You’ve seen wired glass. It’s used in doors and windows, and has an open wire mesh built into it. Many people assume that it’s safety glass, but it’s not. According to the Consumer Product Safety Commission, traditional wired glass doesn’t meet the organization’s glass safety impact standard.
Wired glass isn’t safety glass
In the late 1970’s, the CPSC determined that wired glass posed a serious danger and imposed size restrictions on its use. The size restrictions recognized that the glass had a very limited ability to survive impact stresses. The glass, which is weaker than safety glass, wasn’t banned outright because at the time the rule was made, wired glass was the only fire-rated glass product on the market. Because of this, wired glass was granted a compliance exemption for impact strength, specifically for academic and athletic applications.
By the early 2000’s, new safety glass had become widely available, and traditional wired glass lost its impact strength exemption. Any replacement glass in these locations had to meet the new strength requirements, and glass used in athletic environments had to meet an even more stringent safety standard. Traditional wired glass can be used as door lights, as long as it does not exceed the maximum size limits allowed by the CPSC standard.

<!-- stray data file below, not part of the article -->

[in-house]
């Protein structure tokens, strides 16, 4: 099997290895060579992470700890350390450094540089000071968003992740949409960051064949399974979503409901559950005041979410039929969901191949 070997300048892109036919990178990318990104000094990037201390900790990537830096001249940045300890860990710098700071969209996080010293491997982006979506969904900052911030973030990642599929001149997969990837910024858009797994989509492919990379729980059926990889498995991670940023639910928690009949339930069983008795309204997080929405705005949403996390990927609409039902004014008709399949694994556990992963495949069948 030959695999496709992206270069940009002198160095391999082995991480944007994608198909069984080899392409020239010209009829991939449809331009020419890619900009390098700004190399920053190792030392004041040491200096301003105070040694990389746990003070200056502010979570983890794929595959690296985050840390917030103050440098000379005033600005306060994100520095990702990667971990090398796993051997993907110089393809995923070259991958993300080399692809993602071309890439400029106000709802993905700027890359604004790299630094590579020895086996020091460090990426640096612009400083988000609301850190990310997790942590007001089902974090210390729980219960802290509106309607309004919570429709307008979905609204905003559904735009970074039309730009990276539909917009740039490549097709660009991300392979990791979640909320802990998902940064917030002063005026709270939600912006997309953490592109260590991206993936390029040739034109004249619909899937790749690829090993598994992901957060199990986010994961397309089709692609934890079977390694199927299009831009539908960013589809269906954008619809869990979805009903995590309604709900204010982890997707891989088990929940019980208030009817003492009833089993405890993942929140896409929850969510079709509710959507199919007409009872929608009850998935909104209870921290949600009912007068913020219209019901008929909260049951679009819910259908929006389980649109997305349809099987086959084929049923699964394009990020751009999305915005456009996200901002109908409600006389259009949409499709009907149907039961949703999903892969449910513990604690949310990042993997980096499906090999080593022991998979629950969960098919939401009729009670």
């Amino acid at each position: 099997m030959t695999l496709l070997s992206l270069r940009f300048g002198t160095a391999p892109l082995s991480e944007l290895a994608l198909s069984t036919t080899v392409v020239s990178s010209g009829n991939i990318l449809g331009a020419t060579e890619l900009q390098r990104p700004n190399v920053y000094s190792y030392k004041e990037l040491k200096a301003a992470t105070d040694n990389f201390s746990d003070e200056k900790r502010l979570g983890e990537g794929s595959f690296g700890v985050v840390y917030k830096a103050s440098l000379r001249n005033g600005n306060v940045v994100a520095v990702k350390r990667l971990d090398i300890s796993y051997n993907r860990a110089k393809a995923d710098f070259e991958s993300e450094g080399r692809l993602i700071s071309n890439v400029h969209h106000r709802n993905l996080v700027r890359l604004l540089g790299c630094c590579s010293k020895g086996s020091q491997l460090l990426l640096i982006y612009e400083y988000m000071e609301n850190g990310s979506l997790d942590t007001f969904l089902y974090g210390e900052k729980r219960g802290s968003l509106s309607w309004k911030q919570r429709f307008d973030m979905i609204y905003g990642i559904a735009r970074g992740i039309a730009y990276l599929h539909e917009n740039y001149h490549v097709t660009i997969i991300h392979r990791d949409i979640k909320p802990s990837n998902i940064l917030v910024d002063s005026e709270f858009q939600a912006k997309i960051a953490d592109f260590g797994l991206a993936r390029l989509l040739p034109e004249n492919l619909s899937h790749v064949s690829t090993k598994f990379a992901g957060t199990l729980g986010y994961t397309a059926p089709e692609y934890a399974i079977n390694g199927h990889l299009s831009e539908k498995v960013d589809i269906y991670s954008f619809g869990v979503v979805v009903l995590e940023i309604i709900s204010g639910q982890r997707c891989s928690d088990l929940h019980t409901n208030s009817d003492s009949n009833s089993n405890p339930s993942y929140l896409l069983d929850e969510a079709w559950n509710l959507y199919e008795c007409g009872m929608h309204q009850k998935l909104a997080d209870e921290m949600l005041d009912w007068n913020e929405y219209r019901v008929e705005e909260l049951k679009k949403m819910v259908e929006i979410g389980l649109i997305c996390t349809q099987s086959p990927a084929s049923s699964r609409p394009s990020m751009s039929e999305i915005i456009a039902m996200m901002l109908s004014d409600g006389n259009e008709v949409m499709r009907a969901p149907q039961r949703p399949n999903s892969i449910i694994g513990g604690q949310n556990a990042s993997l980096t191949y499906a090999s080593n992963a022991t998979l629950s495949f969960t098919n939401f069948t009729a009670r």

The debate about wired glass is not about its relative safety in a fire. Wired glass – especially traditional wired glass – is weaker than regular glass and was installed liberally in schools, largely for its fire rating. Unfortunately, wired glass is responsible for more than 2,500 injuries annually in schools alone. Most injuries occur when a child accidentally impacts the window and the glass breaks.
School building codes do not permit the installation of traditional wired glass in certain areas, and limits the permissible size of wired glass windows in other locations. At the same time, building codes do not require the glass to be removed, either. Generally speaking, insurers and building inspectors recommend that wired glass be removed from areas where impacts are possible or likely.
Alternatives to wired glass exist, including a wired glass that incorporates a safety film. The film improves the impact resistance of glass and reduces the potential for serious injury in the event of a catastrophic impact. Other fire rated options that are more aesthetically pleasing are also available.
At GlassPaint.com, we can’t offer an improved safety rating, but we can definitely improve the aesthetics of glass. Glassprimer™ glass paint is specially engineered to bond to the surface of glass. Once cured, Glassprimer™ glass paint is permanent, and resists UV light damage, chipping, peeling and fading. We can also match any palette from any major paint manufacturer. If you’d like more information about Glassprimer™ glass paint, please visit the rest of our site. If you’d like to purchase Glassprimer™ glass paint, please visit our online store .
Photo Credit: Frank Servayge , via Flickr.com